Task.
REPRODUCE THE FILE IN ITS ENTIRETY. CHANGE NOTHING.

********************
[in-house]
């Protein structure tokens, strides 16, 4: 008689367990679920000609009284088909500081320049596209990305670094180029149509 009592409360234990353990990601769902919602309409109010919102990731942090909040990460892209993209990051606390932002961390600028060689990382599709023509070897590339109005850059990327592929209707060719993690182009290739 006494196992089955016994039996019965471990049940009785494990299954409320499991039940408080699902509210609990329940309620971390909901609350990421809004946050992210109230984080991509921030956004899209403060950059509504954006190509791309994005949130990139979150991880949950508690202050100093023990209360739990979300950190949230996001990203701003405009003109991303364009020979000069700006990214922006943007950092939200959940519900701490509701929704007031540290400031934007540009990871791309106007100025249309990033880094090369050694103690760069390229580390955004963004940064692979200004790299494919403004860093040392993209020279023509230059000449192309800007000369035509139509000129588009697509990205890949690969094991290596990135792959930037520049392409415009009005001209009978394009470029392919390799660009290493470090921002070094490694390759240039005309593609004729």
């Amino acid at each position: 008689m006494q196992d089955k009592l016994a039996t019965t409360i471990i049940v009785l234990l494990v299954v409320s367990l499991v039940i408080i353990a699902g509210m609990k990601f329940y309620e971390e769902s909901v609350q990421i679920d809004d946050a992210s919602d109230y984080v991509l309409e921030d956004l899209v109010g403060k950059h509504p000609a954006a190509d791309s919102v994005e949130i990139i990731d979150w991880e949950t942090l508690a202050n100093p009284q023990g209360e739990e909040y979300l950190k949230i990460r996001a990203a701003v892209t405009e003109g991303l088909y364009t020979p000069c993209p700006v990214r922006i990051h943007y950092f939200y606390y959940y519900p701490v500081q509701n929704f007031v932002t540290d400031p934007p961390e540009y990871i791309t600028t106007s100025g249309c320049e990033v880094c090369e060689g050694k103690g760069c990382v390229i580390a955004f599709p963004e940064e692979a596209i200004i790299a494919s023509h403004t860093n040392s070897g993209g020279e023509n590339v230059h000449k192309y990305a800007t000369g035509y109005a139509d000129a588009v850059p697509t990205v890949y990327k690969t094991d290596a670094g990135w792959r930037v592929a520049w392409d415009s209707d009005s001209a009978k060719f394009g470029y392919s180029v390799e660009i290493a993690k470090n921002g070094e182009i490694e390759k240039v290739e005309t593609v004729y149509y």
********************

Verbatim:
[in-house]
């Protein structure tokens, strides 16, 4: 008689367990679920000609009284088909500081320049596209990305670094180029149509 009592409360234990353990990601769902919602309409109010919102990731942090909040990460892209993209990051606390932002961390600028060689990382599709023509070897590339109005850059990327592929209707060719993690182009290739 006494196992089955016994039996019965471990049940009785494990299954409320499991039940408080699902509210609990329940309620971390909901609350990421809004946050992210109230984080991509921030956004899209403060950059509504954006190509791309994005949130990139979150991880949950508690202050100093023990209360739990979300950190949230996001990203701003405009003109991303364009020979000069700006990214922006943007950092939200959940519900701490509701929704007031540290400031934007540009990871791309106007100025249309990033880094090369050694103690760069390229580390955004963004940064692979200004790299494919403004860093040392993209020279023509230059000449192309800007000369035509139509000129588009697509990205890949690969094991290596990135792959930037520049392409415009009005001209009978394009470029392919390799660009290493470090921002070094490694390759240039005309593609004729």
């Amino acid at each position: 008689m006494q196992d089955k009592l016994a039996t019965t409360i471990i049940v009785l234990l494990v299954v409320s367990l499991v039940i408080i353990a699902g509210m609990k990601f329940y309620e971390e769902s909901v609350q990421i679920d809004d946050a992210s919602d109230y984080v991509l309409e921030d956004l899209v109010g403060k950059h509504p000609a954006a190509d791309s919102v994005e949130i990139i990731d979150w991880e949950t942090l508690a202050n100093p009284q023990g209360e739990e909040y979300l950190k949230i990460r996001a990203a701003v892209t405009e003109g991303l088909y364009t020979p000069c993209p700006v990214r922006i990051h943007y950092f939200y606390y959940y519900p701490v500081q509701n929704f007031v932002t540290d400031p934007p961390e540009y990871i791309t600028t106007s100025g249309c320049e990033v880094c090369e060689g050694k103690g760069c990382v390229i580390a955004f599709p963004e940064e692979a596209i200004i790299a494919s023509h403004t860093n040392s070897g993209g020279e023509n590339v230059h000449k192309y990305a800007t000369g035509y109005a139509d000129a588009v850059p697509t990205v890949y990327k690969t094991d290596a670094g990135w792959r930037v592929a520049w392409d415009s209707d009005s001209a009978k060719f394009g470029y392919s180029v390799e660009i290493a993690k470090n921002g070094e182009i490694e390759k240039v290739e005309t593609v004729y149509y």